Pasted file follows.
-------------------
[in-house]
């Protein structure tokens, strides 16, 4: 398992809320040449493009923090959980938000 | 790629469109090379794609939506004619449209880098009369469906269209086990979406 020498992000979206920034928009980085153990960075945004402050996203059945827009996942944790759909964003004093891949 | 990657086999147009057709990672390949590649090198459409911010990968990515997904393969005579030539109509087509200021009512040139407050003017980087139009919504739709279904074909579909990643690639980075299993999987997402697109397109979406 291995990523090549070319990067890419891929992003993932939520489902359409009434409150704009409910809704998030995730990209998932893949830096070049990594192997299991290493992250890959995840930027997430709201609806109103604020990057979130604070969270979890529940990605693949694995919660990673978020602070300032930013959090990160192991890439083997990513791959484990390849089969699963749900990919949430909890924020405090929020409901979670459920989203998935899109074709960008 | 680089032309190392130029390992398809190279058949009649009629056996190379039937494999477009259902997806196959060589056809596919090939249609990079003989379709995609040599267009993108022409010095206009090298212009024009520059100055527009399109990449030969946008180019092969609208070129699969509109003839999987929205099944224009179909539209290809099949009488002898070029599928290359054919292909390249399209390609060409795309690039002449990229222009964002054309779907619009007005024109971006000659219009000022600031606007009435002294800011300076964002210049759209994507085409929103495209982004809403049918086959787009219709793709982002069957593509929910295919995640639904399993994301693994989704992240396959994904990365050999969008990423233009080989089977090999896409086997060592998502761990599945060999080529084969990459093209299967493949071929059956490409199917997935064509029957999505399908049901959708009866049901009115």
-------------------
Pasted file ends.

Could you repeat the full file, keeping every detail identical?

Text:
[in-house]
């Protein structure tokens, strides 16, 4: 398992809320040449493009923090959980938000 | 790629469109090379794609939506004619449209880098009369469906269209086990979406 020498992000979206920034928009980085153990960075945004402050996203059945827009996942944790759909964003004093891949 | 990657086999147009057709990672390949590649090198459409911010990968990515997904393969005579030539109509087509200021009512040139407050003017980087139009919504739709279904074909579909990643690639980075299993999987997402697109397109979406 291995990523090549070319990067890419891929992003993932939520489902359409009434409150704009409910809704998030995730990209998932893949830096070049990594192997299991290493992250890959995840930027997430709201609806109103604020990057979130604070969270979890529940990605693949694995919660990673978020602070300032930013959090990160192991890439083997990513791959484990390849089969699963749900990919949430909890924020405090929020409901979670459920989203998935899109074709960008 | 680089032309190392130029390992398809190279058949009649009629056996190379039937494999477009259902997806196959060589056809596919090939249609990079003989379709995609040599267009993108022409010095206009090298212009024009520059100055527009399109990449030969946008180019092969609208070129699969509109003839999987929205099944224009179909539209290809099949009488002898070029599928290359054919292909390249399209390609060409795309690039002449990229222009964002054309779907619009007005024109971006000659219009000022600031606007009435002294800011300076964002210049759209994507085409929103495209982004809403049918086959787009219709793709982002069957593509929910295919995640639904399993994301693994989704992240396959994904990365050999969008990423233009080989089977090999896409086997060592998502761990599945060999080529084969990459093209299967493949071929059956490409199917997935064509029957999505399908049901959708009866049901009115």